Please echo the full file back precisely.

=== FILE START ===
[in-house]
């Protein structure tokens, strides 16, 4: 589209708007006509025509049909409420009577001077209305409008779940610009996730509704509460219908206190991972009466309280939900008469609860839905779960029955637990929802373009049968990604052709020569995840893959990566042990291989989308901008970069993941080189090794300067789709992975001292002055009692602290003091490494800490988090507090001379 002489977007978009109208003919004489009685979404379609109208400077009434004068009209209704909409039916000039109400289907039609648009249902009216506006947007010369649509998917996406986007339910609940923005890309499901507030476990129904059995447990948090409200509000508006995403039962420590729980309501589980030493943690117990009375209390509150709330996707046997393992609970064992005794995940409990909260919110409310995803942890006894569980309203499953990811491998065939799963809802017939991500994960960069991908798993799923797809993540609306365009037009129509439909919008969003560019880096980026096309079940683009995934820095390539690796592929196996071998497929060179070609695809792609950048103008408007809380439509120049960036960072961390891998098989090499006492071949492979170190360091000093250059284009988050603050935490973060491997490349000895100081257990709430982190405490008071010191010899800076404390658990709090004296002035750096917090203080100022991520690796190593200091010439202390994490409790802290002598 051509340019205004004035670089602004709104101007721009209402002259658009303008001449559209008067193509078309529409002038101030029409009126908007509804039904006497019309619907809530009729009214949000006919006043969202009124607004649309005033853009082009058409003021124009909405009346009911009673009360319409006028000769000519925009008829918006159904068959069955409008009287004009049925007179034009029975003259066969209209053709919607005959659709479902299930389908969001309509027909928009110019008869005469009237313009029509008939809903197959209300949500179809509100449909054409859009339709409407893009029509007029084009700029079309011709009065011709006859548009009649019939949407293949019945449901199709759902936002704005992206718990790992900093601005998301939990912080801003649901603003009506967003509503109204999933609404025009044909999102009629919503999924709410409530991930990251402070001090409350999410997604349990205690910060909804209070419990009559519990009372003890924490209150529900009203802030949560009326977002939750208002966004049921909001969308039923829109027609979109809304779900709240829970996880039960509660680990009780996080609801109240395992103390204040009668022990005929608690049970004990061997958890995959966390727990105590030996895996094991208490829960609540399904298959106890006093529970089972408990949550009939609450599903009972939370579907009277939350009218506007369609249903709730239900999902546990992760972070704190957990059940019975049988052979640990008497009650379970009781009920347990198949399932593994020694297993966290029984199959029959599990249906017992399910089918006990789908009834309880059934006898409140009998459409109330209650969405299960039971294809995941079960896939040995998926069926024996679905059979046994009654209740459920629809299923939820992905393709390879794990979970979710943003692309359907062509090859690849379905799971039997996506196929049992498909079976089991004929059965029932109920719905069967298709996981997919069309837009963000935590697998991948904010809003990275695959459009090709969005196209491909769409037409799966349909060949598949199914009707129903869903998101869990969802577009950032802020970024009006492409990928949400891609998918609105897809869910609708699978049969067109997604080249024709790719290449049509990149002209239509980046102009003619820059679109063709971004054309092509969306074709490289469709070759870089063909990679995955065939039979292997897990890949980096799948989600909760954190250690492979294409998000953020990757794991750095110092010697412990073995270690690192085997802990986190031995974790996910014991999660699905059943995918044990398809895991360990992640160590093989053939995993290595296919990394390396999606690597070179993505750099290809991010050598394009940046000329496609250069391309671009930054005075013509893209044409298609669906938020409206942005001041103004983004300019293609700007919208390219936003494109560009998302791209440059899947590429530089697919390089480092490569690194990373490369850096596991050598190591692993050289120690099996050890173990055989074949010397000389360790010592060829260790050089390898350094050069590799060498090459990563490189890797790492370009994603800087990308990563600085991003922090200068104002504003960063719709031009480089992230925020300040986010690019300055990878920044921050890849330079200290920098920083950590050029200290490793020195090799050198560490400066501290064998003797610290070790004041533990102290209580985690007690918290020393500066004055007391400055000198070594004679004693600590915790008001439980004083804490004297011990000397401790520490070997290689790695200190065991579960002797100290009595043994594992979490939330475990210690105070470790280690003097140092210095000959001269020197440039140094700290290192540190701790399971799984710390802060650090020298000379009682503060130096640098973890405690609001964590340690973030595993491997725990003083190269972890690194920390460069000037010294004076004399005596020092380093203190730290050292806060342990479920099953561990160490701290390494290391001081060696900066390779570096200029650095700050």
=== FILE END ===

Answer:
[in-house]
């Protein structure tokens, strides 16, 4: 589209708007006509025509049909409420009577001077209305409008779940610009996730509704509460219908206190991972009466309280939900008469609860839905779960029955637990929802373009049968990604052709020569995840893959990566042990291989989308901008970069993941080189090794300067789709992975001292002055009692602290003091490494800490988090507090001379 002489977007978009109208003919004489009685979404379609109208400077009434004068009209209704909409039916000039109400289907039609648009249902009216506006947007010369649509998917996406986007339910609940923005890309499901507030476990129904059995447990948090409200509000508006995403039962420590729980309501589980030493943690117990009375209390509150709330996707046997393992609970064992005794995940409990909260919110409310995803942890006894569980309203499953990811491998065939799963809802017939991500994960960069991908798993799923797809993540609306365009037009129509439909919008969003560019880096980026096309079940683009995934820095390539690796592929196996071998497929060179070609695809792609950048103008408007809380439509120049960036960072961390891998098989090499006492071949492979170190360091000093250059284009988050603050935490973060491997490349000895100081257990709430982190405490008071010191010899800076404390658990709090004296002035750096917090203080100022991520690796190593200091010439202390994490409790802290002598 051509340019205004004035670089602004709104101007721009209402002259658009303008001449559209008067193509078309529409002038101030029409009126908007509804039904006497019309619907809530009729009214949000006919006043969202009124607004649309005033853009082009058409003021124009909405009346009911009673009360319409006028000769000519925009008829918006159904068959069955409008009287004009049925007179034009029975003259066969209209053709919607005959659709479902299930389908969001309509027909928009110019008869005469009237313009029509008939809903197959209300949500179809509100449909054409859009339709409407893009029509007029084009700029079309011709009065011709006859548009009649019939949407293949019945449901199709759902936002704005992206718990790992900093601005998301939990912080801003649901603003009506967003509503109204999933609404025009044909999102009629919503999924709410409530991930990251402070001090409350999410997604349990205690910060909804209070419990009559519990009372003890924490209150529900009203802030949560009326977002939750208002966004049921909001969308039923829109027609979109809304779900709240829970996880039960509660680990009780996080609801109240395992103390204040009668022990005929608690049970004990061997958890995959966390727990105590030996895996094991208490829960609540399904298959106890006093529970089972408990949550009939609450599903009972939370579907009277939350009218506007369609249903709730239900999902546990992760972070704190957990059940019975049988052979640990008497009650379970009781009920347990198949399932593994020694297993966290029984199959029959599990249906017992399910089918006990789908009834309880059934006898409140009998459409109330209650969405299960039971294809995941079960896939040995998926069926024996679905059979046994009654209740459920629809299923939820992905393709390879794990979970979710943003692309359907062509090859690849379905799971039997996506196929049992498909079976089991004929059965029932109920719905069967298709996981997919069309837009963000935590697998991948904010809003990275695959459009090709969005196209491909769409037409799966349909060949598949199914009707129903869903998101869990969802577009950032802020970024009006492409990928949400891609998918609105897809869910609708699978049969067109997604080249024709790719290449049509990149002209239509980046102009003619820059679109063709971004054309092509969306074709490289469709070759870089063909990679995955065939039979292997897990890949980096799948989600909760954190250690492979294409998000953020990757794991750095110092010697412990073995270690690192085997802990986190031995974790996910014991999660699905059943995918044990398809895991360990992640160590093989053939995993290595296919990394390396999606690597070179993505750099290809991010050598394009940046000329496609250069391309671009930054005075013509893209044409298609669906938020409206942005001041103004983004300019293609700007919208390219936003494109560009998302791209440059899947590429530089697919390089480092490569690194990373490369850096596991050598190591692993050289120690099996050890173990055989074949010397000389360790010592060829260790050089390898350094050069590799060498090459990563490189890797790492370009994603800087990308990563600085991003922090200068104002504003960063719709031009480089992230925020300040986010690019300055990878920044921050890849330079200290920098920083950590050029200290490793020195090799050198560490400066501290064998003797610290070790004041533990102290209580985690007690918290020393500066004055007391400055000198070594004679004693600590915790008001439980004083804490004297011990000397401790520490070997290689790695200190065991579960002797100290009595043994594992979490939330475990210690105070470790280690003097140092210095000959001269020197440039140094700290290192540190701790399971799984710390802060650090020298000379009682503060130096640098973890405690609001964590340690973030595993491997725990003083190269972890690194920390460069000037010294004076004399005596020092380093203190730290050292806060342990479920099953561990160490701290390494290391001081060696900066390779570096200029650095700050």